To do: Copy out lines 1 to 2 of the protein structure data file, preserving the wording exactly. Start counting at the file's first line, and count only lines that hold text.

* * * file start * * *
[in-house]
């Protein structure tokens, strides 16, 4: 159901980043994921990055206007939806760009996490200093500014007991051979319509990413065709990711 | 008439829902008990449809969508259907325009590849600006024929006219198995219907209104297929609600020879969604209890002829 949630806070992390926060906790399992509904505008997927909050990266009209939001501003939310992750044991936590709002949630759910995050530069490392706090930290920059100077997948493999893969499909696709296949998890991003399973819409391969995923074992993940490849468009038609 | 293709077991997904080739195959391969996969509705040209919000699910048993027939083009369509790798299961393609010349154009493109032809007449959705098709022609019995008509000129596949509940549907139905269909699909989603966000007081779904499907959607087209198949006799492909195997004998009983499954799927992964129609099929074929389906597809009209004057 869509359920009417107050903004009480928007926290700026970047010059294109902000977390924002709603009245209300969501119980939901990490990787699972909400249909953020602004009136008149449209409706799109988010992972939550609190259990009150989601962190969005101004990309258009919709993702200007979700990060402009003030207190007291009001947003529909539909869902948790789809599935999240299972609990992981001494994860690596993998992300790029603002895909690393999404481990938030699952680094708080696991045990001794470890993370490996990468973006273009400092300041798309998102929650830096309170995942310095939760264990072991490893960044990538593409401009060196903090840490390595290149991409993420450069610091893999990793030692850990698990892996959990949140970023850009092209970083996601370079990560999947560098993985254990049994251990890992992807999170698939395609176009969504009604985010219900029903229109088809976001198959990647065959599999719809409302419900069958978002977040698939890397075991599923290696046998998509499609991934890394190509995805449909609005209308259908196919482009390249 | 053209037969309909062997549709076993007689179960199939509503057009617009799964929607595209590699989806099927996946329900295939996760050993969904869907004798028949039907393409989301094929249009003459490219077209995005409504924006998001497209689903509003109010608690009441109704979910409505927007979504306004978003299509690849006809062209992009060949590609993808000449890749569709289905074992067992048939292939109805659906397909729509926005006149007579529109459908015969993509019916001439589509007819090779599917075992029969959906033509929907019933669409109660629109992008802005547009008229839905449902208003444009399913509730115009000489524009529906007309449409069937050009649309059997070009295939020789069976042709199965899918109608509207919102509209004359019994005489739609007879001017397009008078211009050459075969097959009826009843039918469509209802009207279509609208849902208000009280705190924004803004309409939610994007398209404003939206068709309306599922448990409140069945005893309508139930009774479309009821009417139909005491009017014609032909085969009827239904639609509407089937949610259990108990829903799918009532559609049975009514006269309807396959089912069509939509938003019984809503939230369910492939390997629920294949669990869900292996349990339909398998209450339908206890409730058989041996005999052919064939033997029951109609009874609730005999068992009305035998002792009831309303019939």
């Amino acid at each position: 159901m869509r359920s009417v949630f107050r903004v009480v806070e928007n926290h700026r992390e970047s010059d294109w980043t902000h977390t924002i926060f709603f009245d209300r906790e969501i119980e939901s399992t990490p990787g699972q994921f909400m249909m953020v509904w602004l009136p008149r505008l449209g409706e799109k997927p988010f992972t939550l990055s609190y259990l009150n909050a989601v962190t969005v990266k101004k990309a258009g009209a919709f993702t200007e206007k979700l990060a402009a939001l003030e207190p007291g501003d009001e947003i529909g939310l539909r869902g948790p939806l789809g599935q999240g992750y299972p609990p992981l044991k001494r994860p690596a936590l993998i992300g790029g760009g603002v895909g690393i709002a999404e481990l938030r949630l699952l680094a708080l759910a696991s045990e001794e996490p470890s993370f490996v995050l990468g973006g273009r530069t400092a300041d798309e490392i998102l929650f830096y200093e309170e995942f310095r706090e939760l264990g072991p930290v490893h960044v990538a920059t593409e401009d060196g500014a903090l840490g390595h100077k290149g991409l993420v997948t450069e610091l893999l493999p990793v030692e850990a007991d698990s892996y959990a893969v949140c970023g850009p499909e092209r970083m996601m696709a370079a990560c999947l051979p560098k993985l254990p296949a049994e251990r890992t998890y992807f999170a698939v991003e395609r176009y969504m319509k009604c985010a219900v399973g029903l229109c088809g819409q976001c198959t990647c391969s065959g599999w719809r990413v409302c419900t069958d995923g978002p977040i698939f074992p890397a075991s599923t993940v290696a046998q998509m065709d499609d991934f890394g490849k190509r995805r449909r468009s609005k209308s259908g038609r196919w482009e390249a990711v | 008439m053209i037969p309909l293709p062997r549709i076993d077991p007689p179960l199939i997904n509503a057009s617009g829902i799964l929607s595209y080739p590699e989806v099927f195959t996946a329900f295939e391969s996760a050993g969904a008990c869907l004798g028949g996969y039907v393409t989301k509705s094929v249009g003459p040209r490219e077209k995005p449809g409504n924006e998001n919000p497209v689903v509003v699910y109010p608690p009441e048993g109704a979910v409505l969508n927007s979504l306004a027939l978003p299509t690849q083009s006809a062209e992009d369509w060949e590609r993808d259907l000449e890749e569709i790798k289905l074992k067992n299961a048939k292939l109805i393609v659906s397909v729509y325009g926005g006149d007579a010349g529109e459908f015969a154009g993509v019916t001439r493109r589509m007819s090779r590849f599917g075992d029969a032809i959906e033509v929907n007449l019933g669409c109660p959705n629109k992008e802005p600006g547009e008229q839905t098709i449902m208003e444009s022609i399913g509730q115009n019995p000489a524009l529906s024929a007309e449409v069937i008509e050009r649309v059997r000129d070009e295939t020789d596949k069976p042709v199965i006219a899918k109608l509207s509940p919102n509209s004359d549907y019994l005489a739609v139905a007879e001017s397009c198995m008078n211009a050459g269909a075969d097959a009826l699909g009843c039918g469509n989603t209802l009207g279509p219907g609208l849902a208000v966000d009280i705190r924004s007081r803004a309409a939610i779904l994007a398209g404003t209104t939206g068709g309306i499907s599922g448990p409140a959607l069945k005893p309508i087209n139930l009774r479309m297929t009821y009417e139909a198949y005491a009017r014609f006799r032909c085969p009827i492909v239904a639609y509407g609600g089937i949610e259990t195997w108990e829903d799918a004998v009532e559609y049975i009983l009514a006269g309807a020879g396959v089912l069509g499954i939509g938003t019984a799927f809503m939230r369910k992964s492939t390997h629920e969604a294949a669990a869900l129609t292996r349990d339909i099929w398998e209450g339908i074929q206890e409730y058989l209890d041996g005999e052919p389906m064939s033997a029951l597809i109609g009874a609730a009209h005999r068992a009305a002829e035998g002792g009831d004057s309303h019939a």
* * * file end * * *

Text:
[in-house]
């Protein structure tokens, strides 16, 4: 159901980043994921990055206007939806760009996490200093500014007991051979319509990413065709990711 | 008439829902008990449809969508259907325009590849600006024929006219198995219907209104297929609600020879969604209890002829 949630806070992390926060906790399992509904505008997927909050990266009209939001501003939310992750044991936590709002949630759910995050530069490392706090930290920059100077997948493999893969499909696709296949998890991003399973819409391969995923074992993940490849468009038609 | 293709077991997904080739195959391969996969509705040209919000699910048993027939083009369509790798299961393609010349154009493109032809007449959705098709022609019995008509000129596949509940549907139905269909699909989603966000007081779904499907959607087209198949006799492909195997004998009983499954799927992964129609099929074929389906597809009209004057 869509359920009417107050903004009480928007926290700026970047010059294109902000977390924002709603009245209300969501119980939901990490990787699972909400249909953020602004009136008149449209409706799109988010992972939550609190259990009150989601962190969005101004990309258009919709993702200007979700990060402009003030207190007291009001947003529909539909869902948790789809599935999240299972609990992981001494994860690596993998992300790029603002895909690393999404481990938030699952680094708080696991045990001794470890993370490996990468973006273009400092300041798309998102929650830096309170995942310095939760264990072991490893960044990538593409401009060196903090840490390595290149991409993420450069610091893999990793030692850990698990892996959990949140970023850009092209970083996601370079990560999947560098993985254990049994251990890992992807999170698939395609176009969504009604985010219900029903229109088809976001198959990647065959599999719809409302419900069958978002977040698939890397075991599923290696046998998509499609991934890394190509995805449909609005209308259908196919482009390249 | 053209037969309909062997549709076993007689179960199939509503057009617009799964929607595209590699989806099927996946329900295939996760050993969904869907004798028949039907393409989301094929249009003459490219077209995005409504924006998001497209689903509003109010608690009441109704979910409505927007979504306004978003299509690849006809062209992009060949590609993808000449890749569709289905074992067992048939292939109805659906397909729509926005006149007579529109459908015969993509019916001439589509007819090779599917075992029969959906033509929907019933669409109660629109992008802005547009008229839905449902208003444009399913509730115009000489524009529906007309449409069937050009649309059997070009295939020789069976042709199965899918109608509207919102509209004359019994005489739609007879001017397009008078211009050459075969097959009826009843039918469509209802009207279509609208849902208000009280705190924004803004309409939610994007398209404003939206068709309306599922448990409140069945005893309508139930009774479309009821009417139909005491009017014609032909085969009827239904639609509407089937949610259990108990829903799918009532559609049975009514006269309807396959089912069509939509938003019984809503939230369910492939390997629920294949669990869900292996349990339909398998209450339908206890409730058989041996005999052919064939033997029951109609009874609730005999068992009305035998002792009831309303019939």